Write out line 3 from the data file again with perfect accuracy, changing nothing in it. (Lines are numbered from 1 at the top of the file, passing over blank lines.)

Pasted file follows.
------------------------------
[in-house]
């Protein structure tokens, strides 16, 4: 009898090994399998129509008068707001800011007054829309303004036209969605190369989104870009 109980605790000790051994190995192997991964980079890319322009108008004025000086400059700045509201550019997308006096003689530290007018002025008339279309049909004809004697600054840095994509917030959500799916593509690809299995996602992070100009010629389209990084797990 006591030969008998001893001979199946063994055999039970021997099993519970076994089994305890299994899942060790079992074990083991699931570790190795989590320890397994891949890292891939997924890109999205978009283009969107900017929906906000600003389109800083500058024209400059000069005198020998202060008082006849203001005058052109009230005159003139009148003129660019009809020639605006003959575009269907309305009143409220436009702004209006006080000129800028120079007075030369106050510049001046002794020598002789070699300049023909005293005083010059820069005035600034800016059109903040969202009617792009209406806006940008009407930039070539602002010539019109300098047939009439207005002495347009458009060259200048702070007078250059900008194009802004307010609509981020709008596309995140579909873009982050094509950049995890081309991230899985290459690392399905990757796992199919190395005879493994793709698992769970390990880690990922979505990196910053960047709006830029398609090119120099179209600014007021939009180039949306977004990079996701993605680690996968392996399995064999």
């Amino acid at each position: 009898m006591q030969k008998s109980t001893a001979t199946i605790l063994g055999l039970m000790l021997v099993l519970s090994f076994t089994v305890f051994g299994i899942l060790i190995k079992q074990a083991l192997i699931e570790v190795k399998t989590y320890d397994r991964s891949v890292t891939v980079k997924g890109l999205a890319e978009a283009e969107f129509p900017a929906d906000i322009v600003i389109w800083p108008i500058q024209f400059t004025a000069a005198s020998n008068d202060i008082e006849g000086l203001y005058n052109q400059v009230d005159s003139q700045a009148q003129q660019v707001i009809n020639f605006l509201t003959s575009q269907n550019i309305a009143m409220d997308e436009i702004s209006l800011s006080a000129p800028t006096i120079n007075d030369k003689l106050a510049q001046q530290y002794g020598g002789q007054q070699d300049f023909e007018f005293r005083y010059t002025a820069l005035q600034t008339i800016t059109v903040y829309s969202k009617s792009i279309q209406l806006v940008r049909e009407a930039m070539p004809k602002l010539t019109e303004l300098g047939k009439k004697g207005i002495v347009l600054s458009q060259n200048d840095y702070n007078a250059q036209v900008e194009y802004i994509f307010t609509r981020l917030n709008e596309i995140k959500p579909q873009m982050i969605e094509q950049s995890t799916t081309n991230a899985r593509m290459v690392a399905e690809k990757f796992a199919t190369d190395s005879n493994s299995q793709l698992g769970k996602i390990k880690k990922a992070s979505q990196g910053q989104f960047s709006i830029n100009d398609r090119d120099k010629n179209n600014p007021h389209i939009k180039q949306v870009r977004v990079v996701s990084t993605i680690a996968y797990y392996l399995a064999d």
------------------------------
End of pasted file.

């Amino acid at each position: 009898m006591q030969k008998s109980t001893a001979t199946i605790l063994g055999l039970m000790l021997v099993l519970s090994f076994t089994v305890f051994g299994i899942l060790i190995k079992q074990a083991l192997i699931e570790v190795k399998t989590y320890d397994r991964s891949v890292t891939v980079k997924g890109l999205a890319e978009a283009e969107f129509p900017a929906d906000i322009v600003i389109w800083p108008i500058q024209f400059t004025a000069a005198s020998n008068d202060i008082e006849g000086l203001y005058n052109q400059v009230d005159s003139q700045a009148q003129q660019v707001i009809n020639f605006l509201t003959s575009q269907n550019i309305a009143m409220d997308e436009i702004s209006l800011s006080a000129p800028t006096i120079n007075d030369k003689l106050a510049q001046q530290y002794g020598g002789q007054q070699d300049f023909e007018f005293r005083y010059t002025a820069l005035q600034t008339i800016t059109v903040y829309s969202k009617s792009i279309q209406l806006v940008r049909e009407a930039m070539p004809k602002l010539t019109e303004l300098g047939k009439k004697g207005i002495v347009l600054s458009q060259n200048d840095y702070n007078a250059q036209v900008e194009y802004i994509f307010t609509r981020l917030n709008e596309i995140k959500p579909q873009m982050i969605e094509q950049s995890t799916t081309n991230a899985r593509m290459v690392a399905e690809k990757f796992a199919t190369d190395s005879n493994s299995q793709l698992g769970k996602i390990k880690k990922a992070s979505q990196g910053q989104f960047s709006i830029n100009d398609r090119d120099k010629n179209n600014p007021h389209i939009k180039q949306v870009r977004v990079v996701s990084t993605i680690a996968y797990y392996l399995a064999d």